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You do not need the true bearing to the station in order to navigate to it. However, if you don't have a GPS or other NAV equipment on board, you need some way to estimate your groundspeed, and knowing the true bearing can help you do that. Winds aloft forecasts are given with reference to true north, so if you know your own track relative to true north and ...


You don't get either and you don't need it. The VOR signal gives you a radial to the station. This is normally referenced to magnetic north, because that's what you have on board¹, but it might have been last aligned twenty years ago and so might be a couple of degrees off as the magnetic declination slowly changes over time. It does not matter what it is ...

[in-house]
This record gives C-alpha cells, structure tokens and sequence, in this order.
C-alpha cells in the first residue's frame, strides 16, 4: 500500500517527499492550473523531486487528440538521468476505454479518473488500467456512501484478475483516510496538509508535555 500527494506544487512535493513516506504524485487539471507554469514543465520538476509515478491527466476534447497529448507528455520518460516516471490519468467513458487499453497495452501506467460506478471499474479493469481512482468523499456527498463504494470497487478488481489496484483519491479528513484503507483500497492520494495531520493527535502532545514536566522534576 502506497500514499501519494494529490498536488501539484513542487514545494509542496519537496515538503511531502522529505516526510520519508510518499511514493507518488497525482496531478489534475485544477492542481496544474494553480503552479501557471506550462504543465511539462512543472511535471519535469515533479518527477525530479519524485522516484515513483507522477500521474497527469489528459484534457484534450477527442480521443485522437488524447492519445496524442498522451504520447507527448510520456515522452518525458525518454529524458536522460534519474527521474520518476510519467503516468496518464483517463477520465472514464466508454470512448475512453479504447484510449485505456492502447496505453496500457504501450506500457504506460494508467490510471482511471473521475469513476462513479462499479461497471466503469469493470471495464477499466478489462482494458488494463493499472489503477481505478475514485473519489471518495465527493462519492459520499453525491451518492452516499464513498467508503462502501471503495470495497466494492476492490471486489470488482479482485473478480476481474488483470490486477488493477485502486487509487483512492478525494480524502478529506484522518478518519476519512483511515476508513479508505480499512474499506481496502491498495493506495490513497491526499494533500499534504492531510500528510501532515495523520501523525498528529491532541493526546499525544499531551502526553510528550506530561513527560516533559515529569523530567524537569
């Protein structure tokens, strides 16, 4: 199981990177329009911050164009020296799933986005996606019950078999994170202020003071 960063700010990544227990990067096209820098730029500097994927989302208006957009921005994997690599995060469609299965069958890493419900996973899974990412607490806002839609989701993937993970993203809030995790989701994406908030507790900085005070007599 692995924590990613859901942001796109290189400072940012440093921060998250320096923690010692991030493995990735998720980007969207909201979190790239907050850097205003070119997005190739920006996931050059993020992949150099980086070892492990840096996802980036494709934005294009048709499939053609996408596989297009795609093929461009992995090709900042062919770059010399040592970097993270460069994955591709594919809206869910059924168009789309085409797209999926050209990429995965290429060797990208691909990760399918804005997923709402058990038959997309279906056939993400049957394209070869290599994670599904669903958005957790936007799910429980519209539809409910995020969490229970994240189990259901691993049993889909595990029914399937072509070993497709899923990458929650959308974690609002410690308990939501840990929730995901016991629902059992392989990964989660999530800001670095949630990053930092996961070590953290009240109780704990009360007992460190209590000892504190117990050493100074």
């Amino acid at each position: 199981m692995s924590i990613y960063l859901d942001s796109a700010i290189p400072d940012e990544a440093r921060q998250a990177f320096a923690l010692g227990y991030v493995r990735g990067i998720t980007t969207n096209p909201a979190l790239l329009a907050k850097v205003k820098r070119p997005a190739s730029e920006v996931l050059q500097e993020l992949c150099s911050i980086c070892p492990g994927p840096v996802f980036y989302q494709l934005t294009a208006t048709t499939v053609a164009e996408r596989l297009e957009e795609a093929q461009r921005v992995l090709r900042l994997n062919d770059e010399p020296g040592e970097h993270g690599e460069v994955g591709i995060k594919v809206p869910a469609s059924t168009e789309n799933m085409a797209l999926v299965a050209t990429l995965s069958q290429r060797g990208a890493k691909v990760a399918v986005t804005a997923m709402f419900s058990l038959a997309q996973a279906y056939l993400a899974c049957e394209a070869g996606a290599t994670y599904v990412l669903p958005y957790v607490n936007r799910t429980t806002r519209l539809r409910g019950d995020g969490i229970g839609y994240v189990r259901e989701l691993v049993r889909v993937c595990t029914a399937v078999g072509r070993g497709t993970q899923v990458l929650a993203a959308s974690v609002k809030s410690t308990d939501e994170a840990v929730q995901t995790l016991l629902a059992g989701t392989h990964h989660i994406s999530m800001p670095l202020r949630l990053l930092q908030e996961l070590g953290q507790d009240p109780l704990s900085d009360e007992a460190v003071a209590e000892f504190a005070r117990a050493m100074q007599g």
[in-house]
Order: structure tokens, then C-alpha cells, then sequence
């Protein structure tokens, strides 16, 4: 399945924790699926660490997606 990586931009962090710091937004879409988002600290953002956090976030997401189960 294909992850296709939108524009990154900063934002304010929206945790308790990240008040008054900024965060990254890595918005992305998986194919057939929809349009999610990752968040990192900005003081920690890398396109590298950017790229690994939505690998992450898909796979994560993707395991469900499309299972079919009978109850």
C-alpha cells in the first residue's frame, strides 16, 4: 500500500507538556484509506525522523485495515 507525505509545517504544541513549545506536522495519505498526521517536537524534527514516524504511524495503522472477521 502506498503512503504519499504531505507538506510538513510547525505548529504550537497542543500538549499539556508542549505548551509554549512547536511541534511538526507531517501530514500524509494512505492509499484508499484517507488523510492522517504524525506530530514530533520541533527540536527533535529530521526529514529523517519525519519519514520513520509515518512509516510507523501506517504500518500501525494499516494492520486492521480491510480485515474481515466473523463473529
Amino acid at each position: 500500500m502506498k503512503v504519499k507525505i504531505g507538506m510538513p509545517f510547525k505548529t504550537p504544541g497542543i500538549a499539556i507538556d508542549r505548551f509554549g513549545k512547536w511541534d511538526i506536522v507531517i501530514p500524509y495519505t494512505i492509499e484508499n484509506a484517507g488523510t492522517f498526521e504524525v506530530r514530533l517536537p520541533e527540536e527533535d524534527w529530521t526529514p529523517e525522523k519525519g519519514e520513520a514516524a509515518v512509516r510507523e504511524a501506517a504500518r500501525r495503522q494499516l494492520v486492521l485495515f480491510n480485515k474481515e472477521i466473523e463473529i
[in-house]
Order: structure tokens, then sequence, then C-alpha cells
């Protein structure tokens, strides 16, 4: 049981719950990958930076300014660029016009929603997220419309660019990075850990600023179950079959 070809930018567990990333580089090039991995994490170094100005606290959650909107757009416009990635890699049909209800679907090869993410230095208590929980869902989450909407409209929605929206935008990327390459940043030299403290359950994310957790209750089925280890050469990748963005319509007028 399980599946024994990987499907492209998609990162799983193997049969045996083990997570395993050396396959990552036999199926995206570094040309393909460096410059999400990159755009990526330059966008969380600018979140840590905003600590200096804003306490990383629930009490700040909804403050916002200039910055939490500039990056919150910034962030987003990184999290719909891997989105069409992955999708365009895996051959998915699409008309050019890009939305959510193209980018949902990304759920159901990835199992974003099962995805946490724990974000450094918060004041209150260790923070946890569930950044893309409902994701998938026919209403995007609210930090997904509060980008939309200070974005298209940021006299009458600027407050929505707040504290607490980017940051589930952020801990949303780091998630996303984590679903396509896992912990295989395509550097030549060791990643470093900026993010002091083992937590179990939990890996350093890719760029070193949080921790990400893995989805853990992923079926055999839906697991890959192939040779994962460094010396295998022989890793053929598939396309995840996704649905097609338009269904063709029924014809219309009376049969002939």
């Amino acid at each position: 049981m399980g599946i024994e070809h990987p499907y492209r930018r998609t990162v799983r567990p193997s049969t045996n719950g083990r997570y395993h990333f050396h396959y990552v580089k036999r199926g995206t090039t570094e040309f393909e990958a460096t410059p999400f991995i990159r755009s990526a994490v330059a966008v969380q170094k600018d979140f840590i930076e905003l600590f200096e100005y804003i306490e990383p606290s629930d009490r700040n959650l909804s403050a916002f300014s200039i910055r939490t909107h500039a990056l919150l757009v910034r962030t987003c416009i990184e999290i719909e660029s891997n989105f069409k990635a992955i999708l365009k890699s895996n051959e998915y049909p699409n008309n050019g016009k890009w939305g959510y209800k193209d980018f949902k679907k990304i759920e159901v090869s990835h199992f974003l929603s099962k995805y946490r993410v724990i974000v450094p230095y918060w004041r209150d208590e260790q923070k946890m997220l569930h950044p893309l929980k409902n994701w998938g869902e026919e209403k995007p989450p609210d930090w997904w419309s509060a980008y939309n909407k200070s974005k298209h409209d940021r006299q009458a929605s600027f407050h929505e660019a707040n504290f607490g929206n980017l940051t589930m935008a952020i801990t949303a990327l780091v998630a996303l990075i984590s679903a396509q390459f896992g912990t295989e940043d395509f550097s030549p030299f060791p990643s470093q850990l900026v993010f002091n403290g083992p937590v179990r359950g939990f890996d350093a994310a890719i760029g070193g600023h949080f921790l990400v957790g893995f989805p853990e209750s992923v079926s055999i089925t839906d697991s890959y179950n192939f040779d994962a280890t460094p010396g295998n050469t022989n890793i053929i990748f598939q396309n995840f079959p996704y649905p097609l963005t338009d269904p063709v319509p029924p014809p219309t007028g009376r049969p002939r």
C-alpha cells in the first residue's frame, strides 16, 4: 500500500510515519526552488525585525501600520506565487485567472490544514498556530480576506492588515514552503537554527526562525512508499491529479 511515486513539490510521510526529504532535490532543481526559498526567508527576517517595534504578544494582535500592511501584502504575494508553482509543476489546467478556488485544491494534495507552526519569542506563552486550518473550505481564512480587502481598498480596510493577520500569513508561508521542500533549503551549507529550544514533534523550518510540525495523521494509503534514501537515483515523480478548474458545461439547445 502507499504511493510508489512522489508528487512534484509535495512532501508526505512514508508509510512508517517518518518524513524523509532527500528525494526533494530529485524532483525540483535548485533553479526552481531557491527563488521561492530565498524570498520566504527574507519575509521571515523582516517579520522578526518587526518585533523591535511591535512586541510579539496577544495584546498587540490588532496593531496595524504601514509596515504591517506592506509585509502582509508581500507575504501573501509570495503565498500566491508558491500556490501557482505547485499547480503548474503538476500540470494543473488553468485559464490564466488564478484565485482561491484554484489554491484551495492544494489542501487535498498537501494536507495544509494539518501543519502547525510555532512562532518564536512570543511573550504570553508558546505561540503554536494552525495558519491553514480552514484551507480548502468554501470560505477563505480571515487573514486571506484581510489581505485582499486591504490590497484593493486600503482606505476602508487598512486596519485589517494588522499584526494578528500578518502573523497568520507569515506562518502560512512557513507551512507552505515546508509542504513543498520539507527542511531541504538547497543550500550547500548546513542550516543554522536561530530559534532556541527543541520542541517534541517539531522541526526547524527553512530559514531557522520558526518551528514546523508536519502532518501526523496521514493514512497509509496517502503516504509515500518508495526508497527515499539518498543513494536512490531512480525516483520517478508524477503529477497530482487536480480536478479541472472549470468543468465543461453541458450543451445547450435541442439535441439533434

The radials extending from the VOR are normally based on local magnetic variation (the compass rose around the VOR on the chart is angled off true by the amount of local variation so that the 360 deg Radial is pointing to the magnetic pole). The VOR gives no bearing information relative to the airplane; it only tells you that you are somewhere along, or to ...


The short answer is no, you don't need the true bearing to the station if you have magnetic bearing. Presuming of course that your airplane has a magnetic compass to fly that bearing, there is simply no reason to convert to true.

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